Resolving Operational Problems With A Non-Venting Washer/Dryer Combo Unit

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After struggling for years to deal with my damaged appliances, I knew that I had to make a few changes. I started focusing on recording the issues so that repair professionals could identify and resolve problems faster, but it didn't seem to make much of a difference. I realized that I needed to buy a new appliance suite for my home, and after I did, it was really incredible to see how much nicer everything worked. I also purchased an appliance services package, so that I wouldn't have to maintain the equipment on my own. This blog is all about getting your appliances fixed the right way the first time.


Resolving Operational Problems With A Non-Venting Washer/Dryer Combo Unit

30 July 2015
 Categories: , Blog

If you live in an apartment or your house is cramped for space, you probably have invested in a washer/dryer combo unit. If this unit also gives you the option to vent to the outside, but you choose not to, there might be some operational problems you will encounter a little more frequently than you had hoped. This does not mean it is a poor quality machine. It just means that you have to be more regular about the machine's cleaning and maintenance. Here are some common operational problems and how you can resolve them.

Floor Units and Drainage Hoses

Many of these combo units have a circular, plastic, screw-in filter which needs to be cleared at least once a month when you do not vent to the outside. The filter collects all the lint from the drying cycles that ends up in the wash cycles. Then the lint is rinsed out of the unit with the rinse cycles during washing. As it collects and wads up over the filter, it begins to block the water that needs to empty out of the washer. With a blocked exit, the machine senses it and stops the load altogether, alerting you with an alarm.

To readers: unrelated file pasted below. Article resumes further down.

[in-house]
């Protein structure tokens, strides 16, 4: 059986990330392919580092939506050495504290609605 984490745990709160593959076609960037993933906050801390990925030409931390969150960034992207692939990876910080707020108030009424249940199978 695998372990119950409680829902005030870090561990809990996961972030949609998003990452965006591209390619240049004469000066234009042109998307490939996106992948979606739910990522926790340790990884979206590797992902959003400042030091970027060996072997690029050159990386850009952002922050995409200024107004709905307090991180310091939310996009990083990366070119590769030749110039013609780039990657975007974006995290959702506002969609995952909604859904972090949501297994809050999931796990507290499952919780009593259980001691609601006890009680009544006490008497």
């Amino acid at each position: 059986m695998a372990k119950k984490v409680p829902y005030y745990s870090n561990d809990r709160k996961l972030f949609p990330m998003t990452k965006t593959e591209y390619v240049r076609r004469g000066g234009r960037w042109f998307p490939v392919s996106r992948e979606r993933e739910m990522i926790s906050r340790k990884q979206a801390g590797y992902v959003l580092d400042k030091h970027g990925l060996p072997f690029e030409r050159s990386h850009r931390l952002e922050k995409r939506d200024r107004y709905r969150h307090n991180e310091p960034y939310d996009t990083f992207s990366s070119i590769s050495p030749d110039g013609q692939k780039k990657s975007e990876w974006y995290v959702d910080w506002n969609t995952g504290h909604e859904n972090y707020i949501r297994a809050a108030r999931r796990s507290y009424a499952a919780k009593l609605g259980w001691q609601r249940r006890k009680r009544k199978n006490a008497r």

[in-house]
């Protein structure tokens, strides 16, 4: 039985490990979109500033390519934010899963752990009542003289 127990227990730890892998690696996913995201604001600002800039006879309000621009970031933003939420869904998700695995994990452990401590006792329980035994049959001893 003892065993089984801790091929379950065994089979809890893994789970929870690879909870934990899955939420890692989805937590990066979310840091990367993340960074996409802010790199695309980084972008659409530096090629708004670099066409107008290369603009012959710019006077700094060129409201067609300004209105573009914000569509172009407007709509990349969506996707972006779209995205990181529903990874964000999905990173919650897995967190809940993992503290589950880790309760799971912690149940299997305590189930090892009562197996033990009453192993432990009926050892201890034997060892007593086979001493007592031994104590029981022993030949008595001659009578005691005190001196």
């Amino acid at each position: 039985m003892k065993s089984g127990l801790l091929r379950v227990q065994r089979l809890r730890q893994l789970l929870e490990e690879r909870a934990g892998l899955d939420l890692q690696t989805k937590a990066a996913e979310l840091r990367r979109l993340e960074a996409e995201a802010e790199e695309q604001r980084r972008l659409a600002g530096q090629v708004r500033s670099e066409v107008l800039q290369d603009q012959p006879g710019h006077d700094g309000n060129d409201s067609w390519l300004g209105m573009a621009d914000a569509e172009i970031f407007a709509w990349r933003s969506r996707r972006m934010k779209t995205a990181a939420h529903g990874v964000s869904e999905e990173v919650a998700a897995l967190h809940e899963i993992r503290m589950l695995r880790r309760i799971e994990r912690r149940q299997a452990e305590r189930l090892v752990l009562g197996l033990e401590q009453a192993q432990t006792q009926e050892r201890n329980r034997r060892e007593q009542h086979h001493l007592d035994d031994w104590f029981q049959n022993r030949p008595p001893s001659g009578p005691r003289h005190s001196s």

If you get to this point, you have to use the drain hose, often located near the filter, to empty all of the water out of the machine. Be prepared to have a lot of towels to put down, or if your machine is in the basement, you can just let it drain down to the floor drain. In the event that your machine is upstairs and the drain hose is located too close to the floor, you may want to consider purchasing a storage pedestal, which will add almost a foot of height from the floor up to the drainage hose. Then the hose can drain into a large plastic container. A recycled soap detergent bottle works the best.

After you drain all of the water from the machine, you can unscrew the filter and pull it out. Doing so before you drain the machine will cause it to flood all over your floor. (It is much quicker to clear the filter without draining it, but expect to use a lot of towels to clean up the water.) Finally, pull all the wet, matted lint and hair from the filter, and then screw it back in again.

If Your Combo Unit Still Will Not Run

If your unit still will not wash, spin or dry, the amount of laundry you have in it may be too much. Many of these economy machines restrict load size for both washing and drying, so try taking some of the laundry out (about half of what you currently have in the machine). If it still refuses to run, then you will need to call an appliance repair service, like A Pittsburgh Service Center, to look at and fix your machine.